Rebuilding a neighborhood

901 Fairfax Hunters View

Lush and waterwise planting, custom site furniture and local materials elevate the landscapes of this new hub for San Francisco’s Hunters View. A critical center of the rebuilt neighborhood, these two blocks contain 72 new homes, a community center and childcare facility. ACLA worked with limited resources to deliver a number of amenities to the housing site, including a playground, community garden, podium roof garden, and a welcoming entry plaza.

The Hunters View project is a first step as part of the $2 billion HOPE SF project which is intended to eventually revitalize public housing across San Francisco including neighborhoods in Visitacion Valley, the Western Addition, Potrero Hill and Bayview Hunters Point.

At this site, rebuilding what was decrepit and outdated housing faced additional challenges of steep topography and an unsafe neighborhood pattern. The design focused on creating connections to the site and community with a hillside restoration of native plants and innovative sightline connections across levels. Open pedestrian bridges connect floors of the housing and glass doors open out onto community courtyard space.

The most striking feature of the design is a central oculus lightwell that brings sunlight down to the wellness center on the first floor. The sinuous, guitar-pick shape sets up a common design thread that ties together a series of wooden benches milled from local cedar trees and raised concrete planters.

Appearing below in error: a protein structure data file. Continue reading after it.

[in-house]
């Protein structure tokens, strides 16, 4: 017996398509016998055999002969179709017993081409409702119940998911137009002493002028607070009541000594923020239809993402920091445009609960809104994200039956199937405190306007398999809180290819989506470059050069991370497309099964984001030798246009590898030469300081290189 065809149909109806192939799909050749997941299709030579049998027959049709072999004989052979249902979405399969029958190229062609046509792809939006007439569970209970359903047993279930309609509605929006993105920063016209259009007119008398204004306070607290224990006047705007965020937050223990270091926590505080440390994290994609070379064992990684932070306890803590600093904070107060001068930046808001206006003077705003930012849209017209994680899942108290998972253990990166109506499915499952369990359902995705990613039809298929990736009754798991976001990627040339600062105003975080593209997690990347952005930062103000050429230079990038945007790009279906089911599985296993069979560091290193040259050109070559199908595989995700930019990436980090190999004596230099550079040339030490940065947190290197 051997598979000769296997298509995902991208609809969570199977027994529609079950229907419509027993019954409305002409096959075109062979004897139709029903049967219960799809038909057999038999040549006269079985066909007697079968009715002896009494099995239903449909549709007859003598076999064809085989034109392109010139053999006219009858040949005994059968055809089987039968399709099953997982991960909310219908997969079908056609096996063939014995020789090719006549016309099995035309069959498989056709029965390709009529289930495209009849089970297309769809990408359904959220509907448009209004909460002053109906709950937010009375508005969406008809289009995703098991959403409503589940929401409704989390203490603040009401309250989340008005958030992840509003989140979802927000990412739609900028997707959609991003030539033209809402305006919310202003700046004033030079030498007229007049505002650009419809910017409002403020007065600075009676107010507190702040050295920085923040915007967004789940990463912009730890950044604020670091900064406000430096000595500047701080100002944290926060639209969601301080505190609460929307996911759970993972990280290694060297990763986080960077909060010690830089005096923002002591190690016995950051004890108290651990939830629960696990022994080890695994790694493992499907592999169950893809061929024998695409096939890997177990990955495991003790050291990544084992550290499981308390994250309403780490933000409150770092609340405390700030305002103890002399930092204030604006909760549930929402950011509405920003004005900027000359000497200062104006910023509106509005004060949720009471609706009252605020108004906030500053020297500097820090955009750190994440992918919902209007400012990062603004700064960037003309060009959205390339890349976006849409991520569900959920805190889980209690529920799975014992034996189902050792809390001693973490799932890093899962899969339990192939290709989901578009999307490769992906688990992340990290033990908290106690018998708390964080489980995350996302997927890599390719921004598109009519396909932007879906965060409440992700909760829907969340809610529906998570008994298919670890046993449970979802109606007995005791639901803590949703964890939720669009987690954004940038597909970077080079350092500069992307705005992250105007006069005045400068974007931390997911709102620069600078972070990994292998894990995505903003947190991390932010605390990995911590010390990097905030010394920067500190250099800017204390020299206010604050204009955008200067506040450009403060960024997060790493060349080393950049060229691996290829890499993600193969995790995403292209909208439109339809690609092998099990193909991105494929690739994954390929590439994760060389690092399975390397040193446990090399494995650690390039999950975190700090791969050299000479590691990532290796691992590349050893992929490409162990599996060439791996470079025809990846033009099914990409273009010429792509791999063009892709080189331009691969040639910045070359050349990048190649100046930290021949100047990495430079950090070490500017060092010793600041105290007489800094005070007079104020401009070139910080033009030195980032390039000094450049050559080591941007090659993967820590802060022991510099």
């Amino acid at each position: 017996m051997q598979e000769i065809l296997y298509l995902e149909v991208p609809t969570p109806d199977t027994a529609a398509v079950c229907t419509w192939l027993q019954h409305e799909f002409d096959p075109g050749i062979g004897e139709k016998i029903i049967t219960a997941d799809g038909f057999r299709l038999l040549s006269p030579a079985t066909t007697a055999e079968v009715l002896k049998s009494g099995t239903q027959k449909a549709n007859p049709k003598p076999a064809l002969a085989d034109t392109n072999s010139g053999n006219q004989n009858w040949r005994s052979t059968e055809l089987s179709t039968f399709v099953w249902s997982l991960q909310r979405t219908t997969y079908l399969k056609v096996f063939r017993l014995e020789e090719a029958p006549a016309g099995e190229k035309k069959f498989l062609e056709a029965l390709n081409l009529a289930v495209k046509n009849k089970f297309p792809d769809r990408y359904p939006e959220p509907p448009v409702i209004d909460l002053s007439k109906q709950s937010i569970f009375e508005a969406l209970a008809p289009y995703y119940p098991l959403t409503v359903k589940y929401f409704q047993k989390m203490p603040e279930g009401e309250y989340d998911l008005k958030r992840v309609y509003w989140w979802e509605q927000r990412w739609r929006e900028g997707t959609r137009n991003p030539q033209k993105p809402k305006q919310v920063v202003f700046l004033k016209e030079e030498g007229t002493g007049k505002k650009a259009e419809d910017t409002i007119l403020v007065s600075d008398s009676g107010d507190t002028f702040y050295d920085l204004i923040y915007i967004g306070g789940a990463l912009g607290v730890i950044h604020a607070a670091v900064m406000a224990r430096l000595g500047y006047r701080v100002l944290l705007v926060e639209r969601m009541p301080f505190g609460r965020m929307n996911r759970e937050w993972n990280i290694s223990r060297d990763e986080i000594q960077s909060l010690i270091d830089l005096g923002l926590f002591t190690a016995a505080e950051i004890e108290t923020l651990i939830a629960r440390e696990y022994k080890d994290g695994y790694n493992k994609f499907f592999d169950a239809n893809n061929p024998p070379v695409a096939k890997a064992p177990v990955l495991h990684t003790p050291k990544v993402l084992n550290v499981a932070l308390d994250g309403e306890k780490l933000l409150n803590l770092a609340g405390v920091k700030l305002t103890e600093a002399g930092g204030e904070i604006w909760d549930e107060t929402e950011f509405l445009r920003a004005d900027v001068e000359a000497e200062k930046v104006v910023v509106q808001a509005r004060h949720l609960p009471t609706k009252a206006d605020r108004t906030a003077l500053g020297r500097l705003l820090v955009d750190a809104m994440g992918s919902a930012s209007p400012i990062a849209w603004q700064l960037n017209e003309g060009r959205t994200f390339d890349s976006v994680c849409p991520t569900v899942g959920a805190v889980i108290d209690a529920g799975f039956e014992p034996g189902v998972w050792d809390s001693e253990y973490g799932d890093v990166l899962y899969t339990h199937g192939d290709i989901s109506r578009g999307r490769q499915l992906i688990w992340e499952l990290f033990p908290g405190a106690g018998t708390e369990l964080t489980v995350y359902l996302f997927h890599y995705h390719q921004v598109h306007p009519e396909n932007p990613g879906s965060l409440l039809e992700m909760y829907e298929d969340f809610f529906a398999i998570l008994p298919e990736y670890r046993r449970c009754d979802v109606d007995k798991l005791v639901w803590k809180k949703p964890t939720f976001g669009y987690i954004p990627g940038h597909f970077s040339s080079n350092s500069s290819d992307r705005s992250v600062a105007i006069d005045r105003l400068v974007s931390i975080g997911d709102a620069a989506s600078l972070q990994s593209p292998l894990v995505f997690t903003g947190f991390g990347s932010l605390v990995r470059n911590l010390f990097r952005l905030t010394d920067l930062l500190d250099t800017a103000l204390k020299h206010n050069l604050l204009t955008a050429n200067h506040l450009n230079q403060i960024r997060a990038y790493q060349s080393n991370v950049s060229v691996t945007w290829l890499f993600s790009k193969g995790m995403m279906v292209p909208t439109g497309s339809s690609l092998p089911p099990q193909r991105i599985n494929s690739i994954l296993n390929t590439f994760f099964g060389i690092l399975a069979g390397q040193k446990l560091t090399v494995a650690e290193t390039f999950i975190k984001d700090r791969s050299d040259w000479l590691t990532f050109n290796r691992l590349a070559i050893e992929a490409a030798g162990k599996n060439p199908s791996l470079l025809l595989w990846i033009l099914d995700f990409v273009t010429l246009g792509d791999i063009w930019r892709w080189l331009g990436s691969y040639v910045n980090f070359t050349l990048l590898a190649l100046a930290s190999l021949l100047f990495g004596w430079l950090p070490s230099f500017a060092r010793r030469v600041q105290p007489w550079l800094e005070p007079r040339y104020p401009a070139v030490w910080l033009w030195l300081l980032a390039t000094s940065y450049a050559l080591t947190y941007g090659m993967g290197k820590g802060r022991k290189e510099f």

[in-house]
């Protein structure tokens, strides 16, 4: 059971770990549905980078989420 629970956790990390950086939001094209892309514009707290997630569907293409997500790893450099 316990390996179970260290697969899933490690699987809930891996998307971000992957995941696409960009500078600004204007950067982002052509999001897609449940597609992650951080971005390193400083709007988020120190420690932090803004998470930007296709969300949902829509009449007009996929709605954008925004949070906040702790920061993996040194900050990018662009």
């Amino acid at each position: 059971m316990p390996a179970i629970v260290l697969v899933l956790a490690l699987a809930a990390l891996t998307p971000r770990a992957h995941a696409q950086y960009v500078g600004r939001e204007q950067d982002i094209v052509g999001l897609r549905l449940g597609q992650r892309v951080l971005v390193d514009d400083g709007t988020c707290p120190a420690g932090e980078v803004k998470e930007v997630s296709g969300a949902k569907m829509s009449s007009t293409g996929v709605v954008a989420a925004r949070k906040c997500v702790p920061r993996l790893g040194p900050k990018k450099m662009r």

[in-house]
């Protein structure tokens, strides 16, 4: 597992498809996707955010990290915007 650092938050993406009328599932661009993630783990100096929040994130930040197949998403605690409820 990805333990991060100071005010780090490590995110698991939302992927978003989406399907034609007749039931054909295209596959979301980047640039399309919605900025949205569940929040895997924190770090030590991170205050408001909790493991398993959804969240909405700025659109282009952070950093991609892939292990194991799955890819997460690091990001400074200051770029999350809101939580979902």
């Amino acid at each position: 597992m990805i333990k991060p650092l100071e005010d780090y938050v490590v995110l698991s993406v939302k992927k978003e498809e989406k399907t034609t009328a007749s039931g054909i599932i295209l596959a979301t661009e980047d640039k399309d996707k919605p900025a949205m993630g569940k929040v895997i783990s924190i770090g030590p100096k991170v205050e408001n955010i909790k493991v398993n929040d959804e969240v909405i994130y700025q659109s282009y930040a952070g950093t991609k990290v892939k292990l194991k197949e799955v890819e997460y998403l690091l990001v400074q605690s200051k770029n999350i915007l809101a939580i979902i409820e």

…the simple interior space sets up a dialogue with the exterior. The lovely public amenity spaces are pushed outside toward the garden, creating a public realm within the walls of the project that feels open, welcoming, and comfortable.

AIASF Awards Jury

These shapes are echoed in the sand box and play surfacing for the nonprofit childcare facility that sits of the heart of the project. About 70 neighborhood infants, toddlers, and preschoolers receive affordable care and a safe place to play at this new $1.4 million facility.

The steep topography of the site allows for units with incredible views of the bay beyond, but creates challenges for connections to the city grid. ACLA used a plant restoration of the serpentine hillside to help mitigate the resulting tall retaining walls and connect visually to the larger landscape. Salvaging historic San Francisco granite curbs as low walls and casual seating further links this project to its site.


Residential Design Award
American Institute of Architects, California

Honor Award in Residential Design
American Society of Landscape Architects

Special Commendation, Commitment to Community Spaces
American Institute of Architects San Francisco


San Francisco, CA


Paulett Taggart Architects and David Baker Architects


Marion Brenner, Bruce Damonte and ACLA